Bude isn’t what you’d call a picture postcard town with quaint old shops and houses but what the centre lacks in architectural quality, the town more than makes for with it’s wonderfully spacious, coastal location. You need to go just slightly off the main road routes to see its real charm – and there is plenty of it! The 18-hole links golf course separates the town into two halves (and naturally, The Beach Haven is located in the better half 😉
Also bordered by coastal downs to the west and an ancient canal to the south, you always have the sense that you are out in the open. The town started due to an ambitious canal built to transport sea sand inland to fertilise the dense soil – it ran for some 35 miles, inland to the town of Launceston and Holsworthy. It’s use came to an abrupt halt with the arrival of the railway in the Victorian era and this Bude was re-born as a tourist resort. It has two wonderful beaches, Crooklets and Sumerleaze, the latter benefiting from a unique open-air sea pool maintained by charity. The old canal and towpath remain in use up as far as Marhamchurch, two miles inland which makes for a very pleasant and easy (pushchair/ wheelchair friendly) walk. A circular route can be achieved by returning on the cycle path. The canal is also notable for its unique sea lock enabling small vessel to sail into the wharf.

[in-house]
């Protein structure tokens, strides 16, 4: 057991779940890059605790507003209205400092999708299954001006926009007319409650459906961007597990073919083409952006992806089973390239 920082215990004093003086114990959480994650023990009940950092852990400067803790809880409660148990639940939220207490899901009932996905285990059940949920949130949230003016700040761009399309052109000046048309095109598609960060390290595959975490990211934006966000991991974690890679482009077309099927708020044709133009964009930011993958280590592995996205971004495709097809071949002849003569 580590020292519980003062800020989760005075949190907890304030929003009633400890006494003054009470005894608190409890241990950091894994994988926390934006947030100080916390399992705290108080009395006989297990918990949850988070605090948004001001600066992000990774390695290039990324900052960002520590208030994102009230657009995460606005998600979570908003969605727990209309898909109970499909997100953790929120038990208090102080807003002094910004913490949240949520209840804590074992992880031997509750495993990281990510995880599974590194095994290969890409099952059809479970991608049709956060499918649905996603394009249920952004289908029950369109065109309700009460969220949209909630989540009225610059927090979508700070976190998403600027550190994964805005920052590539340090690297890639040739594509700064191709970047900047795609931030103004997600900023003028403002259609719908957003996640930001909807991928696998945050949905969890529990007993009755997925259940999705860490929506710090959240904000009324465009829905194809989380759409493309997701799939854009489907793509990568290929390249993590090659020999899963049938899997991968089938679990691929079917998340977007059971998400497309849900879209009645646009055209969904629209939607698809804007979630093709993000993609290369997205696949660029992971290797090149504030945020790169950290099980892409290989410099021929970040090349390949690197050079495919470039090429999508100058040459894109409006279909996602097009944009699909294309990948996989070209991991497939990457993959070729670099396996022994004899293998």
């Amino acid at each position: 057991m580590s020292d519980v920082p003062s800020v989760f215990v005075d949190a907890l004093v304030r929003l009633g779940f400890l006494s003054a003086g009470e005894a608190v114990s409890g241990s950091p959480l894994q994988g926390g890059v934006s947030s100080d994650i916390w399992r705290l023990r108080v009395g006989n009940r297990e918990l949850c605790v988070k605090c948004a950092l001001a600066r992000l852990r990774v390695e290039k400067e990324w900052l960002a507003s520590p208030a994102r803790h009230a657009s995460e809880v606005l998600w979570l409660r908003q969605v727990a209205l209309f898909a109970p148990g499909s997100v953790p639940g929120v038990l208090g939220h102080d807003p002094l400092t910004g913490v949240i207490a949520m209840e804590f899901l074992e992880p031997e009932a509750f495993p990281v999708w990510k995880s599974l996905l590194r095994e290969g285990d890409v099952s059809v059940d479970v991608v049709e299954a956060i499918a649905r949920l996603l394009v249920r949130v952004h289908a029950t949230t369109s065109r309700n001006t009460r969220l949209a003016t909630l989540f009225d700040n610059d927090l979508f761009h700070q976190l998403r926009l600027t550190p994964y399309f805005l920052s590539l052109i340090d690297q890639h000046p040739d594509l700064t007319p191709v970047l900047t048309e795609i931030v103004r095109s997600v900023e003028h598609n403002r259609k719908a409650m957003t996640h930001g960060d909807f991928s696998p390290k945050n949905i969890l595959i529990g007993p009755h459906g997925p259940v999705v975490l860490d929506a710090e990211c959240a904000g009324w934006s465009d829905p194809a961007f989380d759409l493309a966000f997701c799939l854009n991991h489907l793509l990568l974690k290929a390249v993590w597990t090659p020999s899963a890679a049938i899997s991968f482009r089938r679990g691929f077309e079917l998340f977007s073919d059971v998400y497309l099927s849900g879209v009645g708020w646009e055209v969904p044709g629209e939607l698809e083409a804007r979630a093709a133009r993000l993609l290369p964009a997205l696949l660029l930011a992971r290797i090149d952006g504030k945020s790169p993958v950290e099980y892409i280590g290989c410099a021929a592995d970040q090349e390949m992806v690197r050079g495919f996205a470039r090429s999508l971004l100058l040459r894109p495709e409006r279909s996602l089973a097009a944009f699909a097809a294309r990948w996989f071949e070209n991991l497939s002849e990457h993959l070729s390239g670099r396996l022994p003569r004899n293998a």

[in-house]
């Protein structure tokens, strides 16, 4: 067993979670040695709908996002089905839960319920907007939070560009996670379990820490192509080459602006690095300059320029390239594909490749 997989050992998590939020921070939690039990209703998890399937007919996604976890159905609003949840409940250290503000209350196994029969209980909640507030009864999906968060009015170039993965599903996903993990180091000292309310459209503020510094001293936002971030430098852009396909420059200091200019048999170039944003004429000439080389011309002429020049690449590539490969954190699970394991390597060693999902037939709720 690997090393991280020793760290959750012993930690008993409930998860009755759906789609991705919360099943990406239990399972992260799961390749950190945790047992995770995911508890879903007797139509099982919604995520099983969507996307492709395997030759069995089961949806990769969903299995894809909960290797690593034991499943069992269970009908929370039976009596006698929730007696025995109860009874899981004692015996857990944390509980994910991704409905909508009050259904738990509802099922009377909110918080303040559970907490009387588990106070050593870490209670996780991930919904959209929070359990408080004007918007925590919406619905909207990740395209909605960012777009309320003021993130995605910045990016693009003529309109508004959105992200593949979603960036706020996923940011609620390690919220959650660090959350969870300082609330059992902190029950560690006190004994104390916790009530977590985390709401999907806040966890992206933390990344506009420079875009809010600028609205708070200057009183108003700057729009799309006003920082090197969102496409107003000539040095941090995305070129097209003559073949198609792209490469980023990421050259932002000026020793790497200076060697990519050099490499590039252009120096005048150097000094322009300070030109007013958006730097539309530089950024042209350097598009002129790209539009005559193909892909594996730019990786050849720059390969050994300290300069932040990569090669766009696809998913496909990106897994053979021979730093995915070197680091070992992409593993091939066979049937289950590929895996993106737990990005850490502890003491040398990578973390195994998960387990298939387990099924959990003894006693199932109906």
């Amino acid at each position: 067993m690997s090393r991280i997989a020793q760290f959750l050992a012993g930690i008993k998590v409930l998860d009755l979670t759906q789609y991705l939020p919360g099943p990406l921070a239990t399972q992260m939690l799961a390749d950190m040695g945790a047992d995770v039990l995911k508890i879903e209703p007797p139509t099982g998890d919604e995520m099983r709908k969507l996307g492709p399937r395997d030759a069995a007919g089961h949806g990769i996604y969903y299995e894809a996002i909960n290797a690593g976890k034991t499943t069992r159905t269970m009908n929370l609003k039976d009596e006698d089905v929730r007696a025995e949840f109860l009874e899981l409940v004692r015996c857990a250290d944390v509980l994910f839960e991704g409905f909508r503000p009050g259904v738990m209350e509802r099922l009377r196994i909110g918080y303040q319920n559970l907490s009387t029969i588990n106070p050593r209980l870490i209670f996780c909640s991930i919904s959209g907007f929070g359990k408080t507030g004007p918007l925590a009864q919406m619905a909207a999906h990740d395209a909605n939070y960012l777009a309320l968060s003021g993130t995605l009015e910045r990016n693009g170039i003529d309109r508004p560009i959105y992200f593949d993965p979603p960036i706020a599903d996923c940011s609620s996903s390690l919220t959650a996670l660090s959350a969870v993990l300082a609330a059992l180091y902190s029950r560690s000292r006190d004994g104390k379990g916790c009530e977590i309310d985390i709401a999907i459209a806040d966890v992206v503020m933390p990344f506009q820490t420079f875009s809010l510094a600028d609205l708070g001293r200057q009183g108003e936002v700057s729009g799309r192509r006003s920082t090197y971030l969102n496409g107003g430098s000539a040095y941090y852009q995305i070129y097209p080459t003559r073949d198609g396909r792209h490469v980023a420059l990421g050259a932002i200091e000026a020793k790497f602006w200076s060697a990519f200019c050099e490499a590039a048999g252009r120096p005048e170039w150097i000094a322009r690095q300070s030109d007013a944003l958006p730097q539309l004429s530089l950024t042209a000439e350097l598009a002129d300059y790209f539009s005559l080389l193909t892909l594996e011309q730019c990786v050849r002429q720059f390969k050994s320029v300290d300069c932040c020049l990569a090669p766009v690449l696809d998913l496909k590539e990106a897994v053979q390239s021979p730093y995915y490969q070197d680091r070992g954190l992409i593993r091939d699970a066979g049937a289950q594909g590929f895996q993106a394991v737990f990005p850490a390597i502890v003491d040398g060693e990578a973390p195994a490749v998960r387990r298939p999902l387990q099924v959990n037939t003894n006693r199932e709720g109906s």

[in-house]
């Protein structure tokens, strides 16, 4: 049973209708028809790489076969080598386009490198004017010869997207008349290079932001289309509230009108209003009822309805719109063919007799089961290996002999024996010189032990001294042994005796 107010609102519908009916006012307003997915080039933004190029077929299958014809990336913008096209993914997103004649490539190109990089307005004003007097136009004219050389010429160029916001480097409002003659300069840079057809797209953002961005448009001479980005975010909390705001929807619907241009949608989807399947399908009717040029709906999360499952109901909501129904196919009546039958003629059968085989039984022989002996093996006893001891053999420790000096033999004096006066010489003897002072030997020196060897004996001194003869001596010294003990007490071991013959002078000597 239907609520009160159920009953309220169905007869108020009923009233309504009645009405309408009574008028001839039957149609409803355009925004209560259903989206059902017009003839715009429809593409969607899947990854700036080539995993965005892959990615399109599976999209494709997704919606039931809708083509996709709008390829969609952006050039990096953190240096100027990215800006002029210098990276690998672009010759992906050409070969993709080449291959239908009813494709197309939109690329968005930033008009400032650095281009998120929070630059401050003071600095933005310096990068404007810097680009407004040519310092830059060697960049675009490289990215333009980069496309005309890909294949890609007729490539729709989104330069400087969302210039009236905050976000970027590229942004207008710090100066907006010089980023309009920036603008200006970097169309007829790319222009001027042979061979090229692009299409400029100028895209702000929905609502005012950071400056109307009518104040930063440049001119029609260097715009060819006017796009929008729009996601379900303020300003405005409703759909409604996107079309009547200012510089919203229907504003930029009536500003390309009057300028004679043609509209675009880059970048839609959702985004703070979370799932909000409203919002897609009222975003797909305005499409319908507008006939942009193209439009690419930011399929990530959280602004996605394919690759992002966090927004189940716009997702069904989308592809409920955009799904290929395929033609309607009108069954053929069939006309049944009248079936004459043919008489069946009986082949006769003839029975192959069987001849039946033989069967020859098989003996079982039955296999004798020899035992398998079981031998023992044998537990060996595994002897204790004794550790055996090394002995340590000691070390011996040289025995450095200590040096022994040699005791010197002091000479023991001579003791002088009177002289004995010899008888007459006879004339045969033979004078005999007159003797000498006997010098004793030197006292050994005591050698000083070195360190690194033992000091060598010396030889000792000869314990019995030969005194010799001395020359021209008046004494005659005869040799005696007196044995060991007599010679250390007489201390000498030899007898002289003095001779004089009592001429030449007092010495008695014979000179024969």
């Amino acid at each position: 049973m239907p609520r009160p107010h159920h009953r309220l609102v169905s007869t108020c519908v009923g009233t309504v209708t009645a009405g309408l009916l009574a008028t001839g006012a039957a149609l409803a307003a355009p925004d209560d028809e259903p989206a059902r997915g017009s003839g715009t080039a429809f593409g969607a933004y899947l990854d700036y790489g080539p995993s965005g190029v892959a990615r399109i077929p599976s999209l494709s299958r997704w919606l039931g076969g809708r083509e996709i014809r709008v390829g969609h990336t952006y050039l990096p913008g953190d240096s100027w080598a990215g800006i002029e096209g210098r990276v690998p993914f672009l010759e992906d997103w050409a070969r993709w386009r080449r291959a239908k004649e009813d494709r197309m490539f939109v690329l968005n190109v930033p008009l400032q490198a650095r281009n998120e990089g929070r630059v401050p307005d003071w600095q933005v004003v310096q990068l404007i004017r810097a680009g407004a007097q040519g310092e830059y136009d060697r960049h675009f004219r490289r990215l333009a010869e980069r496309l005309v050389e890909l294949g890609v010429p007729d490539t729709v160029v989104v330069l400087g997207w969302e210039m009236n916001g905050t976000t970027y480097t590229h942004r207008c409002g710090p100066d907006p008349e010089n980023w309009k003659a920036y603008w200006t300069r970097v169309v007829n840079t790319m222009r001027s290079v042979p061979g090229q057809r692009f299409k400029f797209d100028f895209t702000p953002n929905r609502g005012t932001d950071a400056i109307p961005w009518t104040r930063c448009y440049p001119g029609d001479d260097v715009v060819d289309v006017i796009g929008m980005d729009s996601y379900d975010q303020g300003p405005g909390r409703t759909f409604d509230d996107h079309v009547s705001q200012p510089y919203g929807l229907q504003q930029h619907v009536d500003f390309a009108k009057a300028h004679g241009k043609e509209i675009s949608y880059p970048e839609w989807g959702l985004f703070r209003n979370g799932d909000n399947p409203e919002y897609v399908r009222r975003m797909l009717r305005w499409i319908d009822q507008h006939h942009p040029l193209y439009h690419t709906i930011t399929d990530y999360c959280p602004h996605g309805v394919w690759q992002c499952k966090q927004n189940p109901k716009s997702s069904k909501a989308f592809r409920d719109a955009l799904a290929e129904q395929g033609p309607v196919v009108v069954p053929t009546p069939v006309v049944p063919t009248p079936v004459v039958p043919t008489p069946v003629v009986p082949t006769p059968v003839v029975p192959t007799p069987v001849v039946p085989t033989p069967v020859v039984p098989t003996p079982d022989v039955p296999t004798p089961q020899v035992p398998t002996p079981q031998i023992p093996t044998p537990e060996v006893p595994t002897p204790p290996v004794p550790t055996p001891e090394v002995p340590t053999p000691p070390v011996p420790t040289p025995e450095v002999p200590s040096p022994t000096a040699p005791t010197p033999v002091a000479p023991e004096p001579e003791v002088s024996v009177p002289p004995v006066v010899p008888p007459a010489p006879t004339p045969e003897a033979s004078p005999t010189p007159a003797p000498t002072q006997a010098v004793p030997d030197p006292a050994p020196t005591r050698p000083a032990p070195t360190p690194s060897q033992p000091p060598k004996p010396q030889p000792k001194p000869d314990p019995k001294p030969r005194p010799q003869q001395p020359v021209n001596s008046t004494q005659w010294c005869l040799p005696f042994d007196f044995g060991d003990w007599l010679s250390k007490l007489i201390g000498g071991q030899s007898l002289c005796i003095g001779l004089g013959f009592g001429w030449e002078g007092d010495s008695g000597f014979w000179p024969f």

The town also has a very noble sounding ‘Bude Castle’ which in reality is simply a castellated building notable for being the first to be built on sand by using a raft of concrete. This was a product of Cornish inventor, Goldsworthy Gurney, most notable for lighting the Houses of Parliament for the first time with his ‘Bude Light’. Today the building houses the town’s museum and restaurant. It’s grounds make also make for a pleasant recreational area. But what most visitors come for are the stunning coastal surroundings and it’s well worth walking a little way out, either side of the town, onto the clifftops, to splendour at the views of Bude Bay and harbour.